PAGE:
I’m Dr Sangita Shresthova your 4IR.org Cross Cultural Competency Skills Coach. Rooted in my own lived experiences, my approach to cross cultural competence focuses on skills that move us from tolerance to acceptance in the 21st century

As a Czech-Nepalese child of the final years of the Cold War, I grew up between Prague and Kathmandu. My early childhood was shaped by hostile visa policies and travel restrictions.  In what could be seen as a reaction to this restrictive experience, I have since taken the opportunity to call many cities home (among them Brussels, London, Kandy, Ahmedabad, Berlin). I relish any opportunity to draw on my mixed race/cultural chameleon-like background and routinely keep track of multiple times zones. I am still most comfortable when my carry-on is packed and believe home is simply a place where there is someone waiting for you; right now that is Los Angeles.

I am the Director of Henry Jenkins’s Civic Paths Group based at the University of Southern California, a group that focuses on civic participation in the digital age and includes research, educator outreach, and partnerships with community groups and media organizations, and companies. My own research focuses on the intersections among popular culture, performance, new media, politics, and globalization. I hold a Ph.D. from UCLA’s Department of World Arts and Cultures and MSc. degrees from MIT and LSE. I received my BA from Princeton University. My first book on Bollywood dance and globalization (Is It All About Hips?) was published by SAGE Publications in 2011. My more recent research has focused on issues of storytelling and surveillance among American Muslim youth, the achievements and challenges faced by Invisible Children pre-and-post Kony2012, and the powerful role that the ability to imagine alternative, aspirational futures plays in civic societies. I am also one of the authors on By Any Media Necessary: The New Activism of Youth, a work that offers a profoundly different picture of contemporary American youth. Drawing on my background in dance and new media, I am also the founder of Bollynatyam (bollynatyam.com), a global Bollywood dance Project, and continue to explore Bollywood dance through this platform. My creative work has been presented in academic and creative venues around the world including the Schaubuehne (Berlin), AIGA Boston/ATE Massaging Media Conference (Boston), the Other Festival (Chennai), the EBS International Documentary Festival (Seoul), the American Dance Festival (Durham, NC), and Akademi’s Frame by Frame (London, UK). Dancing Kathmandu, my documentary on the cultural marginalization of dancers in Nepal, was a curtain raiser at the Kathmandu International Mountain Film Festival in 2007.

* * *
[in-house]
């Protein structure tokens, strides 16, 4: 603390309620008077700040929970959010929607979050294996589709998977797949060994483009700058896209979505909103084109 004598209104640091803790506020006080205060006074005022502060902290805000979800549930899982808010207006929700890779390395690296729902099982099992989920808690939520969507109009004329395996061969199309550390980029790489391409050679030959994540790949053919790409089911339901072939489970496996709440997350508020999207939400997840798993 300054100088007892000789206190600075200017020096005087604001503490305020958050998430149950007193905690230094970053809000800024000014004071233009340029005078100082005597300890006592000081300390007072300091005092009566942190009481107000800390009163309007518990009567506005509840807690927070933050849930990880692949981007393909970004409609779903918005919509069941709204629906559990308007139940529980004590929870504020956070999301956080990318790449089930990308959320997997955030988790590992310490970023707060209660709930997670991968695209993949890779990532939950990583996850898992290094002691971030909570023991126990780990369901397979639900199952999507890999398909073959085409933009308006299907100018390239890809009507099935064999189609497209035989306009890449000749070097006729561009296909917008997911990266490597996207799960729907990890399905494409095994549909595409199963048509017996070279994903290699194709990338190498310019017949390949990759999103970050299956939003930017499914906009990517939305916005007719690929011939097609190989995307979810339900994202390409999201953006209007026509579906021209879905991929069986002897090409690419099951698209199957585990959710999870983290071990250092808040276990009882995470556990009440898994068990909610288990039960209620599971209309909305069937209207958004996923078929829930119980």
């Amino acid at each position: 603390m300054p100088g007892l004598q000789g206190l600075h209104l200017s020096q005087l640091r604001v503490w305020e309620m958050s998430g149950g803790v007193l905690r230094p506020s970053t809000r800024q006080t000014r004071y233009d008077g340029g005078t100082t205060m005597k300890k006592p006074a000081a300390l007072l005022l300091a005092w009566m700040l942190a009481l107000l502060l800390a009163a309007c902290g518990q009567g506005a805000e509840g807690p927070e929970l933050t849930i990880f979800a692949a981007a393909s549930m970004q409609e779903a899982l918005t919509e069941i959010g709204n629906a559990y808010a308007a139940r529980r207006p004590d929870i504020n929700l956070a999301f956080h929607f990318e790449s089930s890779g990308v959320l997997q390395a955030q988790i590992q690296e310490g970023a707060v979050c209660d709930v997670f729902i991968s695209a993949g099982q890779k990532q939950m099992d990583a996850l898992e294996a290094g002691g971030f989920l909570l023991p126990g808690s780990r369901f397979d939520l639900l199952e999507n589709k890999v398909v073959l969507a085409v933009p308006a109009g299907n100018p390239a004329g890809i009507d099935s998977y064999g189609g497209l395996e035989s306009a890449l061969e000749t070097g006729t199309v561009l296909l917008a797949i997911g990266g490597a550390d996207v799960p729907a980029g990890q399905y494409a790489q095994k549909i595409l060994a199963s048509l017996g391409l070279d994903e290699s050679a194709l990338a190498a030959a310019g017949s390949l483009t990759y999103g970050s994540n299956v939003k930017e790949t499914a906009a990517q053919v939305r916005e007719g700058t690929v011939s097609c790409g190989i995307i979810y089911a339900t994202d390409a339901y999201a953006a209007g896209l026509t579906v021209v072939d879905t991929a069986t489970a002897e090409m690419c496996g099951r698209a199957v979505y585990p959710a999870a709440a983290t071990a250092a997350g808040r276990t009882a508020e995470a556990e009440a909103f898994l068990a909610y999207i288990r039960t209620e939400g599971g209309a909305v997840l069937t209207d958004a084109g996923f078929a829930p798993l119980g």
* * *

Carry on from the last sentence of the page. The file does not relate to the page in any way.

Throughout my life, I have tapped dance as an entry into cross cultural dialogue and exchange and incorporate what I have learned into all my work. Over the years, I studied Bharata Natyam (classical Indian dance), Charya Nritya (Nepalese Dance), Kalaripayat (South Indian martial art) and contemporary dance techniques. I was part of several dance companies and even started my own in Prague. I have taught dance in schools, conservatories, night clubs, and public squares. I bring the joy of movement to everything I do, and see this as a signature of my approach cross cultural communication.

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